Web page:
Alexander Smith: Tea but no sympathy as Obama faces polls

WITH crucial mid-term elections taking place across America tomorrow, President Barack Obama faces his biggest electoral challenge since his inauguration in January 2009.

For many, his victory heralded a new era of optimism after eight

years of the socially conservative George W Bush. Many hoped that Obama would bring a fresh approach to major foreign engagements in Afghanistan and Iraq, to which the UK has also committed significant military resources, and resolving the global financial crisis that has had such a profound impact on our country.

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But the Democrats, who have majorities in both the House of Representatives and the Senate, risk losing seats to energetic Republican Party candidates backed by the insurgent Tea Party movement. Whether they lose enough seats to enable Republicans to take control of Congress will be one of the most pressing questions on the

President's mind.

A Right-wing populist, ultra-conservative movement opposed to Federal bailouts of America's banks and Obama's health care reforms, the Tea Party held rallies across the country just weeks after Obama's inauguration in January 2009. The movement quickly found enthusiastic champions among Fox News presenters and the Right-wing

media. And it quickly attracted support from high-profile Republicans such as former Alaska Governor Sarah Palin, who had been John McCain's running mate for vice-president in 2008.

By this summer, it seemed that the domestic political tide was well and truly moving in the Tea Party's favour. But Democrats soon discovered they were not the only politicians with a reason to fear this Right-wing movement. Setting the political agenda during the Republican Party's primary season, the Tea Party brought a wider unpredictability to this year's election cycle. Candidates endorsed by the movement successfully challenged a number of high-profile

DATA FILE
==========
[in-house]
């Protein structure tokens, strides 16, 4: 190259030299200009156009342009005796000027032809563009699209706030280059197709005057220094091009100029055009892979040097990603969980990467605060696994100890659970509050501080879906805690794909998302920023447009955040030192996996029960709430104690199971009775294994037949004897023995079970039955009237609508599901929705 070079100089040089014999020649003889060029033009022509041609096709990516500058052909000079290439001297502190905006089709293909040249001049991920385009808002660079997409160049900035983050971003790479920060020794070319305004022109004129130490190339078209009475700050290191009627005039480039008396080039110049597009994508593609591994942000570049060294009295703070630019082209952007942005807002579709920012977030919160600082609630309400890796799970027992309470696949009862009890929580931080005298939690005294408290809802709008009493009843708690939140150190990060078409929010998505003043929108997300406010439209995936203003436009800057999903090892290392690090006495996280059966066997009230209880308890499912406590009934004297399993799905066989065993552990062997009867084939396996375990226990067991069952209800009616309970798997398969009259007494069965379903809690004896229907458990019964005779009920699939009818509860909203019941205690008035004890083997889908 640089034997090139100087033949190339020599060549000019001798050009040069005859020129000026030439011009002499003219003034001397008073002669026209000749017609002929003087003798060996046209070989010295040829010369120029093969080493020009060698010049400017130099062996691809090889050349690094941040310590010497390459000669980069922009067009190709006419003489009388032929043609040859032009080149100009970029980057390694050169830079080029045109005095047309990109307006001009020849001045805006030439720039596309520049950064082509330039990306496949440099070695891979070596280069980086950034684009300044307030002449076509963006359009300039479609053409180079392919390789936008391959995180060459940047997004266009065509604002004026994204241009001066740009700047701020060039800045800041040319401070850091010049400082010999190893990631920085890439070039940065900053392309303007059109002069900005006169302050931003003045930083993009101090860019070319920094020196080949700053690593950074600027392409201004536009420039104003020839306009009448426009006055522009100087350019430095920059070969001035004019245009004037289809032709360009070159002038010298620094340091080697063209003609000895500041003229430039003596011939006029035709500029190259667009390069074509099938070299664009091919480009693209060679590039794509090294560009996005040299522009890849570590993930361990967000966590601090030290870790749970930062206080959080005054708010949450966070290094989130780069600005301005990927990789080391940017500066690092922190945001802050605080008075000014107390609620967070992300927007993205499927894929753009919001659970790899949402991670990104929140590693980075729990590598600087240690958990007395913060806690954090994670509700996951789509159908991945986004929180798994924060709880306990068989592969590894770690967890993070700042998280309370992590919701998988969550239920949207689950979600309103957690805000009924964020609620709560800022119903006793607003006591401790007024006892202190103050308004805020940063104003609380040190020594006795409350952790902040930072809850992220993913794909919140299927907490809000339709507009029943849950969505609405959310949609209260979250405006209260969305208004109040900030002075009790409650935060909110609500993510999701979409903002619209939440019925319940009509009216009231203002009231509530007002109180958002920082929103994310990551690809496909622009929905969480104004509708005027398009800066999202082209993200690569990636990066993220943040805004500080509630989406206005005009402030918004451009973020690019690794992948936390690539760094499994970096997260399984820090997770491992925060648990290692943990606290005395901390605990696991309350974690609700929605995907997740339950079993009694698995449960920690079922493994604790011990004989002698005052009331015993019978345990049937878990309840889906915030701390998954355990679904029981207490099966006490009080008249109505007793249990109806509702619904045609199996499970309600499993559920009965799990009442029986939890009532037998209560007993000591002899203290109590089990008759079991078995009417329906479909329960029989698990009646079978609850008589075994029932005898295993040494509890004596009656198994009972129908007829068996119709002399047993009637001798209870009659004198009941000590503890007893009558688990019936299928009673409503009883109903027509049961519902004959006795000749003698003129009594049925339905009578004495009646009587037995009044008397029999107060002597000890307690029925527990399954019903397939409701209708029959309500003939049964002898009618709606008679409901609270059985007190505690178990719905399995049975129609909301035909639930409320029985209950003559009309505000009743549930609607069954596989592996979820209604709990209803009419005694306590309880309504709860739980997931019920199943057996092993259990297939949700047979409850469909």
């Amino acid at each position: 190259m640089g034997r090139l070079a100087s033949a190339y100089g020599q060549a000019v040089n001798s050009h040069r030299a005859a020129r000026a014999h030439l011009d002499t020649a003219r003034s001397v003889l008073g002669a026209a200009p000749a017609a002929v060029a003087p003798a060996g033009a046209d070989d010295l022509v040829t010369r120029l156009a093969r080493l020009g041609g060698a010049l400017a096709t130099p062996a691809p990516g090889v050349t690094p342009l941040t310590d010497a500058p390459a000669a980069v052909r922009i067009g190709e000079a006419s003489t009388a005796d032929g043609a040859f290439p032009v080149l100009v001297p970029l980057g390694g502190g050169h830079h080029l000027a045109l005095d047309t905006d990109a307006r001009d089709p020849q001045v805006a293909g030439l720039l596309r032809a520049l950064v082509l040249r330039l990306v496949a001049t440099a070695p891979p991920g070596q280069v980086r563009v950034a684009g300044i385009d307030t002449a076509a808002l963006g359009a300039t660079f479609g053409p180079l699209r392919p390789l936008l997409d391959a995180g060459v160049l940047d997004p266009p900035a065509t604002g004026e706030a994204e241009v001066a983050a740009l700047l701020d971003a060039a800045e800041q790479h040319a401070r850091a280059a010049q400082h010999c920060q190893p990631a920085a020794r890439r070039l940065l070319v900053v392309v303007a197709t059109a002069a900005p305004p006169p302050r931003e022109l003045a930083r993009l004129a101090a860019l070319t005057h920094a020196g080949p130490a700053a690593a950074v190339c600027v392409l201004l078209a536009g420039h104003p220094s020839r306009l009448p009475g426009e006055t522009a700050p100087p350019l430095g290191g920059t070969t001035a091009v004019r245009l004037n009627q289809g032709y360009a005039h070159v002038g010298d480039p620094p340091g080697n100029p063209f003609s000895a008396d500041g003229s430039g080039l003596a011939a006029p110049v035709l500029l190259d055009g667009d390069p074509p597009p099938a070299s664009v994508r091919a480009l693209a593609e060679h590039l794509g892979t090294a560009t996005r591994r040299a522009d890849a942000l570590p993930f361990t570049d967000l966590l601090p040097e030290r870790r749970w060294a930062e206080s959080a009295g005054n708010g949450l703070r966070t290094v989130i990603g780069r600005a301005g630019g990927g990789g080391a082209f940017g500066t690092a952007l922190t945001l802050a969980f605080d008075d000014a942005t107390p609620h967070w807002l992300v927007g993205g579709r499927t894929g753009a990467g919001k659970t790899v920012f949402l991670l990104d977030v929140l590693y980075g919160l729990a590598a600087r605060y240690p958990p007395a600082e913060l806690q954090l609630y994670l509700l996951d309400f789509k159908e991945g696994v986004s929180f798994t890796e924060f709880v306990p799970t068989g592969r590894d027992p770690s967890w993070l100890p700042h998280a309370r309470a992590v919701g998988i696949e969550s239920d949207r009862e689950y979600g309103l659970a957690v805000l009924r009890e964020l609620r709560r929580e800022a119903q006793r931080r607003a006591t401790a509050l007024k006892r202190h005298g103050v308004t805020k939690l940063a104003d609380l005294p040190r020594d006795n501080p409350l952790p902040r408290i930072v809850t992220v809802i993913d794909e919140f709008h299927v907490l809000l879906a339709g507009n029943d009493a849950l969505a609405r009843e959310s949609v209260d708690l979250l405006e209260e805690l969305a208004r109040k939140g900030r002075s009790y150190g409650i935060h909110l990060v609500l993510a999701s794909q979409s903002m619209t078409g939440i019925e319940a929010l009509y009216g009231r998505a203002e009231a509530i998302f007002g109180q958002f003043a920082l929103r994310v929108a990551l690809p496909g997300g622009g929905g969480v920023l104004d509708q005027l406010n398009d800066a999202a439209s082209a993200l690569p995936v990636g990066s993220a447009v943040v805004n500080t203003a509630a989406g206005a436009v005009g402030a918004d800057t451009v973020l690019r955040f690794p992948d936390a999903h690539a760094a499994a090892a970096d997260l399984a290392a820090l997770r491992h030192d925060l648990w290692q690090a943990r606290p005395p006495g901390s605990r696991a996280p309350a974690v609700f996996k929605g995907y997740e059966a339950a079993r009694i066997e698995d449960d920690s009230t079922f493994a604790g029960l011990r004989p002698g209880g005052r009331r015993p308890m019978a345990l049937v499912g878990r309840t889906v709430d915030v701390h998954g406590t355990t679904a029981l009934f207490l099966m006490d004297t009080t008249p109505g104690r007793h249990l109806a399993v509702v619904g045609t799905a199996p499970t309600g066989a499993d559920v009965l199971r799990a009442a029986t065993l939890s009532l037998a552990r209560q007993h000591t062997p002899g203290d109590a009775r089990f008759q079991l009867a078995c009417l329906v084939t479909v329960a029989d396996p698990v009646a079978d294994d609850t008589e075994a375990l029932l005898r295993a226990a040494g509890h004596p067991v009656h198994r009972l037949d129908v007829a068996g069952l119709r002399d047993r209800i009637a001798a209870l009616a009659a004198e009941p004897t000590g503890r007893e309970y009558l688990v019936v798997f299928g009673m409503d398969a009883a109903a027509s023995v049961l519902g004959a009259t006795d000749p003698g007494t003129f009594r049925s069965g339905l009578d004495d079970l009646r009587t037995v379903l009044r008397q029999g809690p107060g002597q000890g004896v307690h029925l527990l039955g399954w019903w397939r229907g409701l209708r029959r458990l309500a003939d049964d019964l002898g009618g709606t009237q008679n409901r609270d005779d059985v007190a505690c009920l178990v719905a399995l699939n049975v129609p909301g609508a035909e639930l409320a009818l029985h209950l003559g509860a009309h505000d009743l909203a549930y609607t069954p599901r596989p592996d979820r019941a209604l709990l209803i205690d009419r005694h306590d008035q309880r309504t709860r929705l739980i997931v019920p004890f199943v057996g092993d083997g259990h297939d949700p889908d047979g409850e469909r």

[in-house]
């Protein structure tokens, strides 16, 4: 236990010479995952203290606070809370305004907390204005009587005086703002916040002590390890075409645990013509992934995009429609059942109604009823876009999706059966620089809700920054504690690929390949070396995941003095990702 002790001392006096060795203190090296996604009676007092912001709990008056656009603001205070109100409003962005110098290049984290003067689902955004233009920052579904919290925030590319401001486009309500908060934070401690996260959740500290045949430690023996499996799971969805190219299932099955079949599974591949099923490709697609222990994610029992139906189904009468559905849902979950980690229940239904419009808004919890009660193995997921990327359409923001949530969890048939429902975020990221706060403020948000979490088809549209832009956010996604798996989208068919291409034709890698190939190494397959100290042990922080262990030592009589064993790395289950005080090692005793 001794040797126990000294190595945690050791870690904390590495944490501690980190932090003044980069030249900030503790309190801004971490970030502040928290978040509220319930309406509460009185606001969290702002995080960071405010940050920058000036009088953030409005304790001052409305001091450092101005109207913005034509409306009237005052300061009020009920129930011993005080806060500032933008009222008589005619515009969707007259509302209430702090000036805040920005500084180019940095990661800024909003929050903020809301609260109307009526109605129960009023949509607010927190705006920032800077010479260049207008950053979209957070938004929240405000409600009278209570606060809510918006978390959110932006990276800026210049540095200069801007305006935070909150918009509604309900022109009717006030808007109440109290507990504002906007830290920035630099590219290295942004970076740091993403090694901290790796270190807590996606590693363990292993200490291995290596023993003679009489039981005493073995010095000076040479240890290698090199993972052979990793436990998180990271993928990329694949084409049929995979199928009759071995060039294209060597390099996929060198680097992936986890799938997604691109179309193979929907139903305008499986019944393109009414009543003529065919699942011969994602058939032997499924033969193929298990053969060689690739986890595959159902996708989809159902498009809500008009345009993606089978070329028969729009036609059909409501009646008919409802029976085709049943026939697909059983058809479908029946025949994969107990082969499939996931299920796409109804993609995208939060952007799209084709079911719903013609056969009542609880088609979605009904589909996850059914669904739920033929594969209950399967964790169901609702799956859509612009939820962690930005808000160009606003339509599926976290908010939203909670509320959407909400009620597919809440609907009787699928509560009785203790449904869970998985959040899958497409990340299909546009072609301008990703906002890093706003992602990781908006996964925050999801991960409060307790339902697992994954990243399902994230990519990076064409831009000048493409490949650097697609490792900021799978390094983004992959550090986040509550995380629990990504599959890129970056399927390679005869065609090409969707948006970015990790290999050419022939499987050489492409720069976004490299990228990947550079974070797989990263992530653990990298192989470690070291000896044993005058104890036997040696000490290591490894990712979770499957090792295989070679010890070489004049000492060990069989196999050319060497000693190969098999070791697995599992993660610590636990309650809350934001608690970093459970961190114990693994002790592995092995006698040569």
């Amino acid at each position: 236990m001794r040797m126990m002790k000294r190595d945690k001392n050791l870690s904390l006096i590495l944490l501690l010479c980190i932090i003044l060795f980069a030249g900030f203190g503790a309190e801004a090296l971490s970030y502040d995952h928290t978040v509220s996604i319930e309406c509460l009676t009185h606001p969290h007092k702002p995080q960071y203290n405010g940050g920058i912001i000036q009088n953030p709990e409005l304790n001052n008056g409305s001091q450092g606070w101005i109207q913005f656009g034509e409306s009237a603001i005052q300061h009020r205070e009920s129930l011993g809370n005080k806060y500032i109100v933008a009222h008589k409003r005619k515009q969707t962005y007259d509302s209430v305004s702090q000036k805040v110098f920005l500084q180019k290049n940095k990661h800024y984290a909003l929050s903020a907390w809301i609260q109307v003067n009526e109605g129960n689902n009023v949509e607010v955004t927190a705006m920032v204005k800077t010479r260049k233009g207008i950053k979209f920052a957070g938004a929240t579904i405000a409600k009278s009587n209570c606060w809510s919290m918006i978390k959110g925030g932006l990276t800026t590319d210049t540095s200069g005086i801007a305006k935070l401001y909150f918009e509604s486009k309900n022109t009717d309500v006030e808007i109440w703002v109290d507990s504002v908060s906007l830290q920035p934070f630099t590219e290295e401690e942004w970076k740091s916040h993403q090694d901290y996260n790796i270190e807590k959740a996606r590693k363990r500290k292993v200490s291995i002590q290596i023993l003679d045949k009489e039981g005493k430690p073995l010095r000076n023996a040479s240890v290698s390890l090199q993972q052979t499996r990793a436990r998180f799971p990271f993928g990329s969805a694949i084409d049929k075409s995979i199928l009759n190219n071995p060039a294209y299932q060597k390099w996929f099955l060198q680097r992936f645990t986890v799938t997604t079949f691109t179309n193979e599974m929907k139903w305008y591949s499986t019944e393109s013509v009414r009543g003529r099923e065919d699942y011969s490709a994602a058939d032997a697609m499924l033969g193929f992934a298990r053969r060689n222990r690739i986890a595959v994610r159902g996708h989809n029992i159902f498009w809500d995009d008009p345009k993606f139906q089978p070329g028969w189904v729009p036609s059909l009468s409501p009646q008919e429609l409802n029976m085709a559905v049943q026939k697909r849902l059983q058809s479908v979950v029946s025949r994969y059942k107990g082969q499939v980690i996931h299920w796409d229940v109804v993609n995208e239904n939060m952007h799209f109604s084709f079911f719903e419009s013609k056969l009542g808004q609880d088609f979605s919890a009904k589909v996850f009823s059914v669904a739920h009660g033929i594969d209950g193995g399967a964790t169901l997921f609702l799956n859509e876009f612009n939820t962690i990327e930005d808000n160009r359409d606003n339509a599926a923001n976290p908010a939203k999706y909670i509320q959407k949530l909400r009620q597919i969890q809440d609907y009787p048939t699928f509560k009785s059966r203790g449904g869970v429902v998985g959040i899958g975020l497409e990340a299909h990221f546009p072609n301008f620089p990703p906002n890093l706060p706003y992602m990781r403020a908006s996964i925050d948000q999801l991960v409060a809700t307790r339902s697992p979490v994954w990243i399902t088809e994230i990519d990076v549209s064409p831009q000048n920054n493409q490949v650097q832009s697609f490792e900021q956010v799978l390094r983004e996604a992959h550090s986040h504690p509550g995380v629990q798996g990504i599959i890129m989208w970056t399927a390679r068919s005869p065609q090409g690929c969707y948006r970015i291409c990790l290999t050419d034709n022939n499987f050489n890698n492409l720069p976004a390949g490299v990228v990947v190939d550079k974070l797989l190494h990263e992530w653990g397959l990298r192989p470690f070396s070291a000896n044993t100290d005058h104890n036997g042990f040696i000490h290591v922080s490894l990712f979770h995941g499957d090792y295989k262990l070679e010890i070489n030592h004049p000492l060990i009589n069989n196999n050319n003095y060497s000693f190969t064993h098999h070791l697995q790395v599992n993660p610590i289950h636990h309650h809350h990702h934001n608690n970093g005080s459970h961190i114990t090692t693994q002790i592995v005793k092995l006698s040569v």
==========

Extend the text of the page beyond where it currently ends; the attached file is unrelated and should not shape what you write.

Republicans associated with the party's moderate wing.

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One scalp claimed by the Tea Party was Congressman Mike Castle from Delaware. Having previously served as President of the centrist Republican Main Street Partnership, Castle is a progressive Republican who had been seeking his party's nomination to fill a Senate vacancy that was created when Senator Joe Biden resigned to take up the vice-presidency under Barack Obama. But it was the Tea Party favourite, Christine O'Donnell, endorsed by Sarah Palin, who defeated him in the primary on a low turnout of Republican voters.

The Republican Party establishment has now virtually written off its chances of winning the Senate vacancy, viewing her and her supporters as too ideologically extreme for a moderate mid-Atlantic state like Delaware. So while the Republicans will almost certainly make significant gains, it is more difficult to speculate about the likely impact the Tea Party will have on the polls. It is also very likely that, looking back on the Delaware primary in a few months' time, defeating a Republican moderate like Mike Castle will be viewed as an electoral high water mark for the Tea Party movement.

However, throughout the last two years, the Tea Party has successfully provided cover to those Right-wing Republicans who potentially constitute a much more potent threat to Obama's chances of winning a second term in the White House in 2012. After all, the US is still very much a conservative country and Obama's victory was made possible through an alliance of liberal and moderate constituencies across America. This alliance remains fragile.

The deeply conservative senator Sam Brownback, a national leader of the Christian Right, is seeking to become Governor of Kansas this year. Known to harbour Presidential ambitions, Brownback is just the sort of national Republican figure that Democrats might have otherwise focused – even in a Republican stronghold like Kansas – on trying to defeat. But with the Tea Party drawing national media attention, liberal America's "auld enemy" Sam Brownback has been assiduously working the grassroots in the conservative white heartland of America. This will potentially lay the groundwork for him to mount a direct challenge for the Presidency in 2012.

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Astute pundits in the British media would do well to pay particular attention to leaders like Brownback. Relatively unknown in the UK, he is a self-proclaimed "compassionate conservative" who nonetheless opposes abortion rights, embryonic stem cell research and the teaching of evolution in Kansas schools.

Brownback's election this year will embolden those reactionary conservative voices who want to see America return to the ideological battlegrounds of the Bush years. This has the potential to be more destabilising for the Obama administration than the Tea Party. For UK policy-makers looking to the US for pragmatic ideas and reasoned leadership, the political stakes in the mid-term elections could not be higher.

Dr Alexander Smith is a lecturer in sociology at the University of Huddersfield as well as Adjunct Assistant Professor in the Department of Sociology at the University of Kansas.

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